Tobay Gorg Marga
(which means, Repentance for a Wolf Is Death)
There are many stories in Kurdistan about wolves. Kurds regard wolves like an enemy hiding in the darkness, looking for an opportunity to do harm. As a child I heard many stories about wolves and I was always scared of them, thinking that they were lurking in the shadows waiting to jump on me. My favorite Kurdish novel, GALA GURG by Hussain Aref, was about wolves. It was made into a movie and became the first Kurdish film to be shown in the world’s cinemas.
I have difficulty understanding why wolves in my culture represent the worst example of dangerousness, while the lion (SHER) is the best example of beauty and strength. Both are wild, both are dangerous, both depend on killing animals for their survival. Yet no Kurd would accept being called a wolf, while everyone would feel happy and proud to be called a lion. The best explanation I can give for this is that wolves come at night in darkness to attack the sheep, in the same way that an enemy might sneak up on someone at night when he was least expecting an attack. In Kurdish culture, sheep are the most peaceful animals, without even horns to defend themselves. The Kurds see this as similar to their own situation--like sheep without horns. The Kurds (sheep) are always being victimized when the wolf is the shepherd, who is supposed to be taking care of the sheep. The youth become scapegoats who are sacrificed to keep the wolf satisfied.
As for the lion, it represents the strength and independence of our youth who refused humiliation and went to the mountains to ask for our rights and freedom. We used to call these freedom fighters PESH MERGA, those who are facing death, because they really were facing death every day. Like lions living in the mountains who were brave and strong, they drove the wolves away.
This proverb tells us that wolves cannot change their basic character and will always remain a danger. A wolf can never be trusted even if it shows some signs of good behavior. It is still a wolf and is dangerous by nature. In Kurdistan, we use this proverb to warn the people about individuals with sick minds or weak hearts who always have bad intentions and look for ways to destroy people’s lives. Such a person cannot be trusted even if he claims he will act differently or change his ways, because he may say this only as another trick. Since a wolf’s very nature is to act with bad intentions toward the sheep, any attempt at repentance would be the death of the wolf. We also use this proverb when someone is happy and proud of what he is doing, but people want him to stop and change himself. He will tell them this proverb as a way of refusing their requests for a change in behavior, and it implies, “Leave me alone and don’t waste your time--I am not going to change.” Over and over, whenever my Dad asked my big brother to start saying his prayers regularly, my brother would reply, TOBAY GORG MARGA.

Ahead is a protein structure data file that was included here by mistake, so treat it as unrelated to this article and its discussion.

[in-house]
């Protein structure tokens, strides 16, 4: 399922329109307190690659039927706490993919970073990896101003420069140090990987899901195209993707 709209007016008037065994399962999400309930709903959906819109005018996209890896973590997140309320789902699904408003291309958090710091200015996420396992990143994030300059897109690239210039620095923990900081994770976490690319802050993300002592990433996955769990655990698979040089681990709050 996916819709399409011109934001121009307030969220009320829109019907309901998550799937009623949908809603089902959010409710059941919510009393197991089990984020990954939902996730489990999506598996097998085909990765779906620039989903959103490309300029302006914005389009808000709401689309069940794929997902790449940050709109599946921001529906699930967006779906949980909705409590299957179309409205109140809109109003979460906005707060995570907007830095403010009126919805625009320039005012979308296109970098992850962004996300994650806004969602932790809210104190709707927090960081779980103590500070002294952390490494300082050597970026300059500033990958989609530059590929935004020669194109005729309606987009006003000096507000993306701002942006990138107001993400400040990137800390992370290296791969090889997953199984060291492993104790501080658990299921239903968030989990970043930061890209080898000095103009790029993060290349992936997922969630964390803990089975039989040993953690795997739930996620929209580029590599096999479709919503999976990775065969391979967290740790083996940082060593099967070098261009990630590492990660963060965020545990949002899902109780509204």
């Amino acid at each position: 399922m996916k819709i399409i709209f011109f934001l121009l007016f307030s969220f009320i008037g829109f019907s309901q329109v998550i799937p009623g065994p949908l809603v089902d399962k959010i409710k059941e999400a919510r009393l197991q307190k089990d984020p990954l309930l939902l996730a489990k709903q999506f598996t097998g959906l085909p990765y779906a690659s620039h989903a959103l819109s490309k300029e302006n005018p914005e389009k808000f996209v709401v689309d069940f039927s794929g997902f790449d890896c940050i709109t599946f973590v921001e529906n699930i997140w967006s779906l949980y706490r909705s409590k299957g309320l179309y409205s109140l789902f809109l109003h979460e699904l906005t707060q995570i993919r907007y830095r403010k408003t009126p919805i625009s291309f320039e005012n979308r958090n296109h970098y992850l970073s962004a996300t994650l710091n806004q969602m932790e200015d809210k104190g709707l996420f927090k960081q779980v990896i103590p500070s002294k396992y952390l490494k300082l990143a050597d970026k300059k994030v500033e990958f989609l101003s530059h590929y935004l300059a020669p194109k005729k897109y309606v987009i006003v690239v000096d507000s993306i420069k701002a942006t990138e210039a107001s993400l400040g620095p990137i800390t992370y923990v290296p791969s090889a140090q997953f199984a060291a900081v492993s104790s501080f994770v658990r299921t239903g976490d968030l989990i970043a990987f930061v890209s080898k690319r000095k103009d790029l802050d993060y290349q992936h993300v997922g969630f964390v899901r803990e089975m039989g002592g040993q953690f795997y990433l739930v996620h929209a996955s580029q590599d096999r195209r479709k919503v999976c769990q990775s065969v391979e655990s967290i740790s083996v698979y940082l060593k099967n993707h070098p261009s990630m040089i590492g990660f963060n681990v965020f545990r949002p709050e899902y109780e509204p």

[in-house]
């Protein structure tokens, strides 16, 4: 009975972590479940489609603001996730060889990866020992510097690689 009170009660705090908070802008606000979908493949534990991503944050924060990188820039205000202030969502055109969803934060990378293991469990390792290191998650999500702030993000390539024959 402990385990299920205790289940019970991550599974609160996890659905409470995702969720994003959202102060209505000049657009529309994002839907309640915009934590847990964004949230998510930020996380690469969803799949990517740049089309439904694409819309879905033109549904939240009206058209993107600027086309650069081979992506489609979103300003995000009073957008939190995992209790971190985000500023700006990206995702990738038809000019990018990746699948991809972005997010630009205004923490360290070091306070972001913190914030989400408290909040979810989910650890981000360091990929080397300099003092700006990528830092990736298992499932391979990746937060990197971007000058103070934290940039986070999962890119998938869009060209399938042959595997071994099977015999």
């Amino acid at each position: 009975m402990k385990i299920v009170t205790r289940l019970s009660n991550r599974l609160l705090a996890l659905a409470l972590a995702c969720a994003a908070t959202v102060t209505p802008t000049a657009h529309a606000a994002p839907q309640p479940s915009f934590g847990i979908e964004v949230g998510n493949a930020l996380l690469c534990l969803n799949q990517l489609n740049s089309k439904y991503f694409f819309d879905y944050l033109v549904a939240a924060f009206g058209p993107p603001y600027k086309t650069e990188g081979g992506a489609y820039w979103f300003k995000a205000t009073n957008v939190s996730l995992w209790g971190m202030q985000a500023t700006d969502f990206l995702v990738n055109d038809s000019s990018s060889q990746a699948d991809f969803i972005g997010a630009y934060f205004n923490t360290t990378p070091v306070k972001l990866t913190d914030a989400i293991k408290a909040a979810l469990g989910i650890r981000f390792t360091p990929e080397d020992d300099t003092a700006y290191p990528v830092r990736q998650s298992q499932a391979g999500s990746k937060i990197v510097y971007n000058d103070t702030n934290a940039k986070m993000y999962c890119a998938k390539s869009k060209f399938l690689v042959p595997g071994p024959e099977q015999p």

While I was writing this proverb, one of my friends sent me some books, one of which was IN OTHER WORDS by Christopher Moore. The book is a collection of beautiful stories and wisdom from many different languages in Europe, Africa, the Middle East, China, India, and Turkey. Of course, there is no mention of the Kurdish language and wisdom. This book made me believe all the more in what I am doing, and to see why I need to write about my culture and its wisdom. It is true that we are the biggest nation on this planet that does not have its own independent state, and we are not free in our own land. But we do have a long history and a very rich culture to share with the world. It is my pleasure to do a part of it. I know that my knowledge of language is not sufficient to convey all of the richness of my culture into English, but, as they say, “if you can’t do all of something, at least do some of it.”
I liked Moore’s book very much, and I laughed over and over when I read what the author wrote about Arabic languages, especially the proverb HIMUL QITTQT AKLUL FIRRAN (The dream of cats is all about mice), and its meaning of a one-track mind. If cats only dream about mice, no doubt wolves only dream about killing another sheep and of getting another victim. Since nothing can stop cats from dreaming about mice, no one can tame a wolf to the point that it will not dream of killing new victims. Repentance is its death.
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